Turning Good Intentions into Good Teaching: Five Common Principles for Culturally Responsive Pedagogy

Turning Good Intentions into Good Teaching: Five Common Principles for Culturally Responsive Pedagogy

Meseret Hailu (University of Denver, USA), Janiece Mackey (University of Denver, USA), Joy Pan (University of Denver, USA) and Bridget D. Arend (University of Denver, USA)
DOI: 10.4018/978-1-5225-1732-0.ch002
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Abstract

Higher education classrooms are increasingly diverse in regards to student culture, including race, gender, nationality, and intersecting identities. Yet faculty members oftentimes do not have adequate training in teaching, cultural competence, or intercultural communication. Building upon the principles of Intercultural Communication Competence (ICC), the authors in this chapter explore different bodies of literature in order to pull together common principles for promoting culturally responsive pedagogy in U.S. higher education. The purpose of this chapter is to focus on teaching practices that go beyond inclusive intentions, and instead focus on pedagogy that is truly responsive to diverse groups of students, especially in terms of the most prominent cultural aspects, such as race, gender, and nationality. Specifically, five principles are described and detailed: 1) Instructor awareness of epistemology, 2) Recognition of diverse knowledge systems, 3) Inquiry based instruction, 4) Incorporation of student choice, and 5) Expanded use of formative feedback.
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Introduction

Higher education in the United States is massive and becoming increasingly diverse. Across the 50 states and 16 territories, over 2,976 four-year higher education institutions provide credentials to students every year (Snyder & Dillow, 2015). While programs of study, location, and size can vary, a unifying theme for post-secondary education across regional and state lines is the need for culturally responsive pedagogy—a style of instruction based on inclusivity for diverse learners. Whether courses are taught in person or online, it is the responsibility of the institution and, by extension, instructors to think critically about the way they teach.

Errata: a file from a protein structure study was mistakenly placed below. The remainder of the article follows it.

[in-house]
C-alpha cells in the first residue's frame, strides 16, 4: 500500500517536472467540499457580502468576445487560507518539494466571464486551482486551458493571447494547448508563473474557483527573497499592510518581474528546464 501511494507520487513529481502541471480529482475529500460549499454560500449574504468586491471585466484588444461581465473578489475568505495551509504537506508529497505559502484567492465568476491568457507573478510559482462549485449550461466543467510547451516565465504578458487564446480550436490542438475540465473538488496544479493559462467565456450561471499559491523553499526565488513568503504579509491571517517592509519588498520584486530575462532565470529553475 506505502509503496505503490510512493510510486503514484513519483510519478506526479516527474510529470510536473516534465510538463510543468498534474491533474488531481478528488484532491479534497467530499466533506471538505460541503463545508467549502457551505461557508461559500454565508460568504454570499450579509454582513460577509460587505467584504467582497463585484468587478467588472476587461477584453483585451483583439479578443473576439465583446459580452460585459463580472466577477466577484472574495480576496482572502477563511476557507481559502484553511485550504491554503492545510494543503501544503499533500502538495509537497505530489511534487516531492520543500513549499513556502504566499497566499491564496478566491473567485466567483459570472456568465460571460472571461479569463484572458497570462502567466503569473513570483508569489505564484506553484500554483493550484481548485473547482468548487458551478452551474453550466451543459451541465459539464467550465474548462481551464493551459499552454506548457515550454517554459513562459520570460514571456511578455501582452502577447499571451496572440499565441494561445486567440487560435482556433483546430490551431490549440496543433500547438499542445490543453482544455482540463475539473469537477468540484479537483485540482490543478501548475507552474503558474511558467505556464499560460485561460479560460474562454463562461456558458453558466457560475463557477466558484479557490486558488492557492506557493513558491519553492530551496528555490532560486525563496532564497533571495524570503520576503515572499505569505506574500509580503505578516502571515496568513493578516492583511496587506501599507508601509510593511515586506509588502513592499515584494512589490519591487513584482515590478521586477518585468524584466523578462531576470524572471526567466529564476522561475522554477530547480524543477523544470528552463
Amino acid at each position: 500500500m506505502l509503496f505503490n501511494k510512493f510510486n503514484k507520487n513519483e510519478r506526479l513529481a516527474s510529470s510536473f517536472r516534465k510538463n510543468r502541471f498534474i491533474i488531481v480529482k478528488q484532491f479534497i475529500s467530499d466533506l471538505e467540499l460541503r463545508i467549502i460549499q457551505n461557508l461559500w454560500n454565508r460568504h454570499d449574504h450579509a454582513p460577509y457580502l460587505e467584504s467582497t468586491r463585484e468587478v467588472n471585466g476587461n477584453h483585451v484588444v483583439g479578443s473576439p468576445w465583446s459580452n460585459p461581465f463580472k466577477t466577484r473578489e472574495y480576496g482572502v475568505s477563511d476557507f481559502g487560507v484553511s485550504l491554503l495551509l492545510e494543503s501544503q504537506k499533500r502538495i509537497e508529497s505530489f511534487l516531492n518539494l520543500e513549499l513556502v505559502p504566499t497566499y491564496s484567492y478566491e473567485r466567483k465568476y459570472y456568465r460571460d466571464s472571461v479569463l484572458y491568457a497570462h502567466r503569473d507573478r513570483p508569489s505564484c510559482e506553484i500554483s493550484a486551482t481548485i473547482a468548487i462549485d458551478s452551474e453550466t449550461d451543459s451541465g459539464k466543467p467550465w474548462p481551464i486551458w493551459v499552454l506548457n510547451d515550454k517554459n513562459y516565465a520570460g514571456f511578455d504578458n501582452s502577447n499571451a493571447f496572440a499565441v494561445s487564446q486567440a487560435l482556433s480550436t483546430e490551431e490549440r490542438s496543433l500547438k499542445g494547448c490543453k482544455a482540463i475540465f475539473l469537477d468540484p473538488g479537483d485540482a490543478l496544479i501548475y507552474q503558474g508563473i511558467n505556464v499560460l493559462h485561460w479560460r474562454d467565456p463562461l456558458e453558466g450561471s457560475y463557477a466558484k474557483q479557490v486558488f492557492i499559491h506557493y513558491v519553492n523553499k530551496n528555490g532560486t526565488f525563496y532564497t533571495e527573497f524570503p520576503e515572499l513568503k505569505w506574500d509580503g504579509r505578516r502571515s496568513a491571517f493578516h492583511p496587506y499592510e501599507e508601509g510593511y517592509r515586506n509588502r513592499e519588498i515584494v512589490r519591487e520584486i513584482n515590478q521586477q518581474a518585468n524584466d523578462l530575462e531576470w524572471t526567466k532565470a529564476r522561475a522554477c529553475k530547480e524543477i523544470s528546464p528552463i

Higher education institutions should encourage culturally responsive teaching practices because increased access and widespread student mobility in higher education is becoming a norm, both domestically and abroad (Lee, 2016). According to the Pew Research Center, a record number of 819,644 international students came to the U.S. for study in 2012-2013, while 283,332 American students studied abroad during the same year (DeSilver, 2013). Moreover, the majority of incoming international students come from

  • China (31.2%),

  • India (13.6%), and

  • South Korea (6.5%) (Gallup-Black, 2015).

In addition to the mobility of international students, the demographics of U.S. higher education are shifting in light of immigration trends that have increased ethnic diversity. For instance, between 2000-2010, the Latino/a population in the U.S. grew 43%, and contributed to significant population growth in states like:

  • Massachusetts,

  • New Jersey,

  • New York,

  • Louisiana, and

  • Illinois (Camacho Liu, 2011).

Similarly, the number of Black immigrant students from the Caribbean and Africa has been rising since the 1970s, and currently hovers around 3.8 million people (Anderson, 2015). According to the United States Census Bureau, from 2010 to 2015 those who reported Black or African American increased from 12.6% to 13.3% of the population, while American Indian and Alaska Native increased from 0.9% to 1.2%, Asian from 4.8% to 5.6%, and Hispanic or Latino from 16.3% to 17.6% (United States Census Bureau, 2015). While such population trends can overlook important student identities beyond race, ethnicity, and nationality, they point to an undergirding need across institutions: the need for culturally responsive pedagogy that takes these diverse students’ unique backgrounds and learning approaches into consideration. Correspondingly, the authors operationalize the term “culture” to include the beliefs, values, practices, languages, narratives, discourses, and customs of a group of people (Gonzalez, 1999; Wadesango, Rembe, & Chabaya, 2011). A culture in any given nation is important because it provides context for both individuals and larger societies. Communally, culture plays an important role in the development of a society because it can both disrupt and support power distribution and legitimization structures (Gonzalez, 1999). For an individual, a culture provides a community with which he or she can identify with and feel a commitment to (Wadesango et al., 2011). Culturally responsive pedagogy, in turn, is aware and exultant of diverse students’ beliefs, values, practices, languages, narratives, discourses, and customs.

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